The gift moved by wire and satellite, leaving a saltwater trail. It came from a field on the edge of the Cascade Mountains and traveled around the world. The gift was a story. It began with a hanging curveball and ended with a strange, slow procession. It gave gooseflesh to a phys-ed teacher in Pennsylvania, made a market researcher in Texas weak in the knees, put a lump in the throat of a crusty old man in Minnesota. It convinced a cynic in Connecticut that all was not lost.
At an office in the South, one woman tried to tell another woman the story but cried so much that the second woman had to find the details on the Internet, and then she cried too. At an office in the North, a 250-pound man was wiping his eyes when a colleague walked in, so he lied and said his contacts were bothering him. At a trucking company in the Midwest, a jaded executive cried the first time he read the story and then went back and read it again, because it made him feel so wonderful.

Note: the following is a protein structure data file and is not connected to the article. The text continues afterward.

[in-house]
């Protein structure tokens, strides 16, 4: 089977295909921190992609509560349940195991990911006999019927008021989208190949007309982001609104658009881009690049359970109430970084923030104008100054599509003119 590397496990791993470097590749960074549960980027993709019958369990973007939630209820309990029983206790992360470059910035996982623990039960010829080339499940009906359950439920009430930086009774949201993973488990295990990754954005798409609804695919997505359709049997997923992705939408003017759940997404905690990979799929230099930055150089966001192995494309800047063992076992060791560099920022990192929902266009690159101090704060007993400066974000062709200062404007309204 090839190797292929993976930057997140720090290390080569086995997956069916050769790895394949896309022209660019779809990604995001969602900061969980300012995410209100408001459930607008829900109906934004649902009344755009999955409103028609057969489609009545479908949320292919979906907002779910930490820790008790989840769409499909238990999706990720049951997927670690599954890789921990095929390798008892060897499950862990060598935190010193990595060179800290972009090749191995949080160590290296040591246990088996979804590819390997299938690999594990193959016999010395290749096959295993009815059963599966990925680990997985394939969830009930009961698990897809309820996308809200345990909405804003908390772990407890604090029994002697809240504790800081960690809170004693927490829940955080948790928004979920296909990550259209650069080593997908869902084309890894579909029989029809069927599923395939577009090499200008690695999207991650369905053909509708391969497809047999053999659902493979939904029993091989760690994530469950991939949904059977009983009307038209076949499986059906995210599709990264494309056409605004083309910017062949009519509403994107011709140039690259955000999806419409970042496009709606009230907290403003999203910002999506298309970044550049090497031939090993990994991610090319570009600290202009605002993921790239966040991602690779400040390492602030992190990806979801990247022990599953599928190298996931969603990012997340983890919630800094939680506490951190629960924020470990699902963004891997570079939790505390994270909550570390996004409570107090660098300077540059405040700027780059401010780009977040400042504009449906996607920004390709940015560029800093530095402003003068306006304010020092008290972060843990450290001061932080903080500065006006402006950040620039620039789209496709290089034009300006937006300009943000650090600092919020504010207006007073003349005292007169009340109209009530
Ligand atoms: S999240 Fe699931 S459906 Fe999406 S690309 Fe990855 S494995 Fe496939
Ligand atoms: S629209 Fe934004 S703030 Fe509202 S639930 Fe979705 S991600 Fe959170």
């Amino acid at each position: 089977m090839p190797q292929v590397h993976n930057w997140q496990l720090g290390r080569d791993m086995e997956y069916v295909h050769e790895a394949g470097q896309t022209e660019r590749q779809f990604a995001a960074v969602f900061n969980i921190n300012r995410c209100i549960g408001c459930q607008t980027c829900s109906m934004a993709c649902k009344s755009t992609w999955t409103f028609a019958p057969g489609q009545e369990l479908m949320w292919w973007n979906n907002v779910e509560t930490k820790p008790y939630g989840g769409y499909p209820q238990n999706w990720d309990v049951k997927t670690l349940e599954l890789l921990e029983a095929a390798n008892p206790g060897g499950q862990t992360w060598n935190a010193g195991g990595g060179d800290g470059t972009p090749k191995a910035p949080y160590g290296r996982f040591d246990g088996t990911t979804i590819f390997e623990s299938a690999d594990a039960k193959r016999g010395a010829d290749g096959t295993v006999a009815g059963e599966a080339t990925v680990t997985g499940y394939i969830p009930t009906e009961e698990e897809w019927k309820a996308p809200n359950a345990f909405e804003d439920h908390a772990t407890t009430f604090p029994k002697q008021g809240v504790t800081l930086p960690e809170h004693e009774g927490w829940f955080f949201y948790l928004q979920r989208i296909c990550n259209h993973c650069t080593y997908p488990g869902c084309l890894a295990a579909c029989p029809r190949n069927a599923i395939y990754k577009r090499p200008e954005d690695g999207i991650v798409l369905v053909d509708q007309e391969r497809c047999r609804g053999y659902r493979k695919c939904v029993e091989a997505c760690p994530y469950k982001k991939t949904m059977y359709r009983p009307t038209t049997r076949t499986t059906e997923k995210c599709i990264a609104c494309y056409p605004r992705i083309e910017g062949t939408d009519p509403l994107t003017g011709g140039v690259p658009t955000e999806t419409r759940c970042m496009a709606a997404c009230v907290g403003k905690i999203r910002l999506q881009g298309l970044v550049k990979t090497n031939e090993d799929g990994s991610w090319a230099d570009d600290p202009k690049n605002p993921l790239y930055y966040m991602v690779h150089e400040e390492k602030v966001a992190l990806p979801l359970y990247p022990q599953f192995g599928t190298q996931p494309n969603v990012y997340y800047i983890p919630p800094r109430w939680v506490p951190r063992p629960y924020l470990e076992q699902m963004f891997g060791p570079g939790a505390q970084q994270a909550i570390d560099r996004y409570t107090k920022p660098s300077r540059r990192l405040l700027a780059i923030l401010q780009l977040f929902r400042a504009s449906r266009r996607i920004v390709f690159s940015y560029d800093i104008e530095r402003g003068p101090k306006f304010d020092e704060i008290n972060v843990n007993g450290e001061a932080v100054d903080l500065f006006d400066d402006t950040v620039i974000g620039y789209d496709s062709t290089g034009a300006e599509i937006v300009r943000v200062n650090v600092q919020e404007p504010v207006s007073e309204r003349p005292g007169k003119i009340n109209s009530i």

Yes, men cried. As much as women, maybe more: a retired cop in upstate New York, his body confused by conflicting orders from his nervous system; a fire-protection engineer in Washington State, his heart rate and blood pressure soaring and plunging; a biology professor in Montana, his breath coming in long sighs; a self-described redneck logger in Oregon, warm water running in rivulets down his cheeks.
The economy was faltering then, in the spring of 2008. Gasoline was $3.56 a gallon. We were five years and 4,000 dead soldiers into Iraq. The story jolted us back to sanity, people said, and restored our faith, and reminded us that goodness and decency and honor still exist.
All it took was an improbable swing by a .153 hitter.
A broken strand of connective tissue.
A situation with no clear precedent.
And an astonishing proposal from a young woman named Mallory.
What a fantastic person you are!